Isolation and characterization of type III group B streptococcal mutants defective in biosynthesis of the type-specific antigen

M. K. Yeung, S. J. Mattingly

Research output: Contribution to journalArticlepeer-review

10 Scopus citations

Abstract

Four classes of mutants of type III group B streptococcus were isolated by serial subculture of the wild-type strain in the presence of type III-specific rabbit antiserum. Class I mutants no longer synthesized sialic acid but still elaborated the core antigen. Class II mutants maintained the ability to synthesize sialic acid but could not attach it to the core antigen. Class III mutants did not produce the core antigen but still synthesized intracellular sialic acid. Class IV mutants synthesized the complete antigen; however, only ~4% of the antigen synthesized was found associated with the cell wall peptidoglycan (in the wild-type strain > 85% of the antigen synthesized is covalently attached to the cell wall peptidoglycan), whereas >90% of the antigen was secreted into the growth medium. Production of other components (CAMP factor, group B antigen, β-hemolysin, neuraminidase) by these mutants appeared similar to those of the wild-type strain. Mouse lethality studies of these strains indicated that all four classes have >3 log10-higher 50% lethal dose values than that of the wild-type strain. To understand the basis for this variation, the invasive ability of the wild-type strain and the sialic acid-deficient mutant strain M-10 (class I) was examined. Mice received 105 CFU of each organism; they were then sacrificed at various times postinoculation, and viable group B streptococci from different organs were enumerated. Mice were able to clear M-10 more efficiently, with >80% of M-10 cells being phagocytized by macrophages within 1 h, whereas the wild-type strain was able to evade phagocytic killing and disseminate to other tissues. These data, therefore, strongly indicate that the sialic acid moiety greatly enhances the virulence of the type III antigen. In addition, the level of cell-associated type-specific antigen appears to contribute significantly to the pathogenicity of the organism.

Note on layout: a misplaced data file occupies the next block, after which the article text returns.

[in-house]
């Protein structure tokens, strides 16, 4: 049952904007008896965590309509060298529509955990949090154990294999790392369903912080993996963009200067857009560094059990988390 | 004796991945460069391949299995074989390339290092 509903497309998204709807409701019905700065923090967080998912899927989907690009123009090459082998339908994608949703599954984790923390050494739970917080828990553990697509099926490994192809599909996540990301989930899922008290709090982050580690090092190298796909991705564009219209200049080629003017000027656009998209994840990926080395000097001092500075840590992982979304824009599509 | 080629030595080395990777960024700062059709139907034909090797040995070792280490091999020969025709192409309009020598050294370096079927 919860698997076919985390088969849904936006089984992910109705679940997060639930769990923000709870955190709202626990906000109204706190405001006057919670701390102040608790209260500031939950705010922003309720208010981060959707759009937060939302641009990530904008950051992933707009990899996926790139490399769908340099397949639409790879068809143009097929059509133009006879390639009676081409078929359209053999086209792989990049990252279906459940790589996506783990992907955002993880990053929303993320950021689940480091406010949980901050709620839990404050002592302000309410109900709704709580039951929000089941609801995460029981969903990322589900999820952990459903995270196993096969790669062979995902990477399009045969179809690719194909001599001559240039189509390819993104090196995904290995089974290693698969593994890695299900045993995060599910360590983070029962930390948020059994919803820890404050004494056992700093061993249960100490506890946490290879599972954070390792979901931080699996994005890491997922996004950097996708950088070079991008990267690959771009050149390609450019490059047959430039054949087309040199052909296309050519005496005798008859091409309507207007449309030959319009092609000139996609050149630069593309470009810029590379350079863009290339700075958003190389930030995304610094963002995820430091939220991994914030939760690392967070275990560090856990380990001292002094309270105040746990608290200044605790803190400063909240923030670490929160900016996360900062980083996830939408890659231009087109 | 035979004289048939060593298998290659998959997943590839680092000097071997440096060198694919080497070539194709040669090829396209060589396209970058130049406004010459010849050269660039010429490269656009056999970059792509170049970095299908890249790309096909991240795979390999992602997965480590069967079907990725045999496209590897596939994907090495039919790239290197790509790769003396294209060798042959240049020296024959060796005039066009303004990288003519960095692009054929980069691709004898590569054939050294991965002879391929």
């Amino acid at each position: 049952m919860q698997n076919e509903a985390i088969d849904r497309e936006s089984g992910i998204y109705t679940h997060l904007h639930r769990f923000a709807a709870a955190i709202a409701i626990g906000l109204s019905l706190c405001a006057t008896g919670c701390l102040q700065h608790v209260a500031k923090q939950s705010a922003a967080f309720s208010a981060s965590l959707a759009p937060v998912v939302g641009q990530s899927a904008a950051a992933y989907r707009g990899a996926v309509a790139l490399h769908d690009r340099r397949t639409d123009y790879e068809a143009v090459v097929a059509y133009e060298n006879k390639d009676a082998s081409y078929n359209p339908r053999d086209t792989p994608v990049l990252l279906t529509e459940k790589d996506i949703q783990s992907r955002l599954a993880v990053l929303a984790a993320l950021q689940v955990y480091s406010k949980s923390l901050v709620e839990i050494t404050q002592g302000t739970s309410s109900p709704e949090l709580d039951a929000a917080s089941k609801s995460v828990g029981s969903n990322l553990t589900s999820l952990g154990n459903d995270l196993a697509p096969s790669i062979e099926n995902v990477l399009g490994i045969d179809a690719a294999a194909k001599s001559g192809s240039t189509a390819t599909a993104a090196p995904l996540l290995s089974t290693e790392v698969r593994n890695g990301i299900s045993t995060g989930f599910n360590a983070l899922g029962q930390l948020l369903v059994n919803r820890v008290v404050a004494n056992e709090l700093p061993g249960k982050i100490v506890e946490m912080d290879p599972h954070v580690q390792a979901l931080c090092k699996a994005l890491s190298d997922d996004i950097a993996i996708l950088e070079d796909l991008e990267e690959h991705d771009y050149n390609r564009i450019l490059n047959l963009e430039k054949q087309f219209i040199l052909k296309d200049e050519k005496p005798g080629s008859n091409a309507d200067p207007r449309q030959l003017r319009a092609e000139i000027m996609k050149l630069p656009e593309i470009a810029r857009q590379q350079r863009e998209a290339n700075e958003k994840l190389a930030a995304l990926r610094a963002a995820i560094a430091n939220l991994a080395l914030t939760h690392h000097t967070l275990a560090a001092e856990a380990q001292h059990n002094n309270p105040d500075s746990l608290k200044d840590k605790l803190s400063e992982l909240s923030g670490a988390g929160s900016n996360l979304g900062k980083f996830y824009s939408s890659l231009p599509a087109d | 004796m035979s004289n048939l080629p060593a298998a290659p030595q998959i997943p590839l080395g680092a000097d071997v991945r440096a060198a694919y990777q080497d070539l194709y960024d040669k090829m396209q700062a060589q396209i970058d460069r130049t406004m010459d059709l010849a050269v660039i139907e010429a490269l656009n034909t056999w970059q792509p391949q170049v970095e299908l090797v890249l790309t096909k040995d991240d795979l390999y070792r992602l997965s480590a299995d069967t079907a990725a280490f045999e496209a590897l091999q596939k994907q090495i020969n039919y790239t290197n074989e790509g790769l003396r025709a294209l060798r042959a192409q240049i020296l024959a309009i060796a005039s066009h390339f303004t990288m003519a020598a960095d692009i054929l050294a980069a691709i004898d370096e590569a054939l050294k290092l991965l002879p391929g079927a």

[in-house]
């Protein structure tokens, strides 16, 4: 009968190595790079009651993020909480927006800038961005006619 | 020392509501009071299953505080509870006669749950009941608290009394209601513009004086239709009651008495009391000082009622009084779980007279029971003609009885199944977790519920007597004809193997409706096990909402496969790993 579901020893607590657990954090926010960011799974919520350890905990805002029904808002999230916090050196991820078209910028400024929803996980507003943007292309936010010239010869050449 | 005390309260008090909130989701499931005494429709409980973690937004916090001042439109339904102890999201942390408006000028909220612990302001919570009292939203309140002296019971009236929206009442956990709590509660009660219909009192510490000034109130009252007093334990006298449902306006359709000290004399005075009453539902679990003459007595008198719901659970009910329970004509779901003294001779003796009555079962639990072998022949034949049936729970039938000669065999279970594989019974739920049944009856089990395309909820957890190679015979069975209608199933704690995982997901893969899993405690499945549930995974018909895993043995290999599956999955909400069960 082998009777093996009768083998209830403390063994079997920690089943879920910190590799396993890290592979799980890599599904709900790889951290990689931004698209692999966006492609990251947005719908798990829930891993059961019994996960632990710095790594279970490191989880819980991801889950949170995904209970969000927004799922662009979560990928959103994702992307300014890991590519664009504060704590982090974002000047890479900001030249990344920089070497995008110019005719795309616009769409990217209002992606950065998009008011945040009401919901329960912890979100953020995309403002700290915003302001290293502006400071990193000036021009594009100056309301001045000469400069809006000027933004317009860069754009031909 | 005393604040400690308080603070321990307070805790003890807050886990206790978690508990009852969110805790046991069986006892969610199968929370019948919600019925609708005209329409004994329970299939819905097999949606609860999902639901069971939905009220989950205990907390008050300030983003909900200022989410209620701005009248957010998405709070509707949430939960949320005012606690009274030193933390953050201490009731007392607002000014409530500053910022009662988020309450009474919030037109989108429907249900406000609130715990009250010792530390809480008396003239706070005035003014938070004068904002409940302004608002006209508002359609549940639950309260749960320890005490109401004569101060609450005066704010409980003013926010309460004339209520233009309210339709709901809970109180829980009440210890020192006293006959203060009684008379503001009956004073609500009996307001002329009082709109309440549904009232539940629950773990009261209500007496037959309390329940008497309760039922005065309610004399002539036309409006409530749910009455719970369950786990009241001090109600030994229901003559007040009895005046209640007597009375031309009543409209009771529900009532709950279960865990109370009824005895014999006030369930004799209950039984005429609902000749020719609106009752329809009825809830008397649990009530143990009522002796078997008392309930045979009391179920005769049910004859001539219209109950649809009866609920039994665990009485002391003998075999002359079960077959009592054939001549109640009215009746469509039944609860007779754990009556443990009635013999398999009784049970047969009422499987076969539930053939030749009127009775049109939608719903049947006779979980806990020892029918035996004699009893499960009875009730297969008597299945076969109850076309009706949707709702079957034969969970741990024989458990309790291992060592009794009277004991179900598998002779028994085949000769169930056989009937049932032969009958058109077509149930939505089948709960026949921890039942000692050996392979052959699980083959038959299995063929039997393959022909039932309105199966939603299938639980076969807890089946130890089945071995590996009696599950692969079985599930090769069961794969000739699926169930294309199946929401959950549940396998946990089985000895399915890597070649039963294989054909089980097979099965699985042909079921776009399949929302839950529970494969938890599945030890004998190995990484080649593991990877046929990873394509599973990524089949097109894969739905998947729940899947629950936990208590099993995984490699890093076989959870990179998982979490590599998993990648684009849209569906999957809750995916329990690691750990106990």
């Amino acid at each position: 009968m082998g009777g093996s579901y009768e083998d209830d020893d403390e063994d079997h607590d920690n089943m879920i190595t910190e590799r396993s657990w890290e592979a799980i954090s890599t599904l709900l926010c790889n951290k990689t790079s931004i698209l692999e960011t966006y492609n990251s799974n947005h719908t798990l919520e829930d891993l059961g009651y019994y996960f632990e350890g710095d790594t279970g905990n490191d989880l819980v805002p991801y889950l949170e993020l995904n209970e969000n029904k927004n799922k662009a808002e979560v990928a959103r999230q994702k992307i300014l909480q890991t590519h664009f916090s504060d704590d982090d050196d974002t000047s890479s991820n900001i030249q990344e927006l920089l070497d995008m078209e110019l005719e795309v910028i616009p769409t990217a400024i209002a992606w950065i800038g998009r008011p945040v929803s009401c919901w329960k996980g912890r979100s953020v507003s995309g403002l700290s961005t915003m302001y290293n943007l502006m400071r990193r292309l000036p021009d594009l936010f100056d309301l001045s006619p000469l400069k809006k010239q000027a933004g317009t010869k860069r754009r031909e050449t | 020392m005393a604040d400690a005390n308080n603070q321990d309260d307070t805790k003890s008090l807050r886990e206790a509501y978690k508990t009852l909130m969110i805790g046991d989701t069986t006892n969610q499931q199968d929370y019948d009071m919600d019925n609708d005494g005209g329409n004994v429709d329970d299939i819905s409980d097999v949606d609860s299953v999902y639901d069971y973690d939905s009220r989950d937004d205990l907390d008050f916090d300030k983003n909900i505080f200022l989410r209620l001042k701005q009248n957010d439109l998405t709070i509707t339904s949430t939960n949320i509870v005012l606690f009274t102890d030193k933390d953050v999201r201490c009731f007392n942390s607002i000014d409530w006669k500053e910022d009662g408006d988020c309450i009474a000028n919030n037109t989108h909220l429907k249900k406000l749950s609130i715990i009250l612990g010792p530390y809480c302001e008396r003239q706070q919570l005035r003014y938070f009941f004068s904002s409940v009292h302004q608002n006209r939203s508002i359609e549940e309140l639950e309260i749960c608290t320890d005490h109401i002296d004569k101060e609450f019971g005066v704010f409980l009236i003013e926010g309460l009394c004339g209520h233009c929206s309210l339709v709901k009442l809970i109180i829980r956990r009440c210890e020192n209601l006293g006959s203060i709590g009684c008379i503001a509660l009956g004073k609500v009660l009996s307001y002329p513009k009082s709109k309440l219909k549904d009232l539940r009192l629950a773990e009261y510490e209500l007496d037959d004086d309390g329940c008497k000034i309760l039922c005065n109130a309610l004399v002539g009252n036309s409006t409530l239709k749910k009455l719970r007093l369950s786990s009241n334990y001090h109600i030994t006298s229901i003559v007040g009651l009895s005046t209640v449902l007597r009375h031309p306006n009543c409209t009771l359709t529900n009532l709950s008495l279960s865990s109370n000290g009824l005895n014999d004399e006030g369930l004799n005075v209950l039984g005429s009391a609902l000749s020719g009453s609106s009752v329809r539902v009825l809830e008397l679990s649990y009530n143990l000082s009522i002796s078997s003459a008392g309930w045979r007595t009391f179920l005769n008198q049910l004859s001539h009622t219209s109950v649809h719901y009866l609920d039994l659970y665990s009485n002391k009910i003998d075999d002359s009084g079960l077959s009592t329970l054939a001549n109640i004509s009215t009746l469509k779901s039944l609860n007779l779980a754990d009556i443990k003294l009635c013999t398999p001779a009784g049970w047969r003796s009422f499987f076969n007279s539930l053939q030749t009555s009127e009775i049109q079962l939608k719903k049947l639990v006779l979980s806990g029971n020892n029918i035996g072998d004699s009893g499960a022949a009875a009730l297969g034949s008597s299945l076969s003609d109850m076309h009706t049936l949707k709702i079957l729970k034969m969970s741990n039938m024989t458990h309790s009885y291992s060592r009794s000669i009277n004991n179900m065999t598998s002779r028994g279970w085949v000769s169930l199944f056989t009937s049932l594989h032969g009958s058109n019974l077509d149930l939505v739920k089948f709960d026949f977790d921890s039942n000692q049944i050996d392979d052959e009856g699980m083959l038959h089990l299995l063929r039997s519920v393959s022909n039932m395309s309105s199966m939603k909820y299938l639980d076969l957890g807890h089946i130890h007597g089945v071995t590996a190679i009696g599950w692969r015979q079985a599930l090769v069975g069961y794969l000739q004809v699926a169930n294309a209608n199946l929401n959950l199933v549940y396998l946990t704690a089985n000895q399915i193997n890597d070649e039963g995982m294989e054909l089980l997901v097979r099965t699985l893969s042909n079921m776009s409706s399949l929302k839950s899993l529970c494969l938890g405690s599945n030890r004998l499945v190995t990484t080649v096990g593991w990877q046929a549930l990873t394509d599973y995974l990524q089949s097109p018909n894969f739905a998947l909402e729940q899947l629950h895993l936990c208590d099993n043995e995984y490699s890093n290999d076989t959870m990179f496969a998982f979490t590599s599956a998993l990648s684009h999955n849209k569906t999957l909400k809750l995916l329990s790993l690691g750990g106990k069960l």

Original languageEnglish (US)
Pages (from-to)141-151
Number of pages11
JournalInfection and immunity
Volume42
Issue number1
DOIs
StatePublished - 1983

ASJC Scopus subject areas

  • Parasitology
  • Microbiology
  • Immunology
  • Infectious Diseases

Fingerprint

Dive into the research topics of 'Isolation and characterization of type III group B streptococcal mutants defective in biosynthesis of the type-specific antigen'. Together they form a unique fingerprint.

Cite this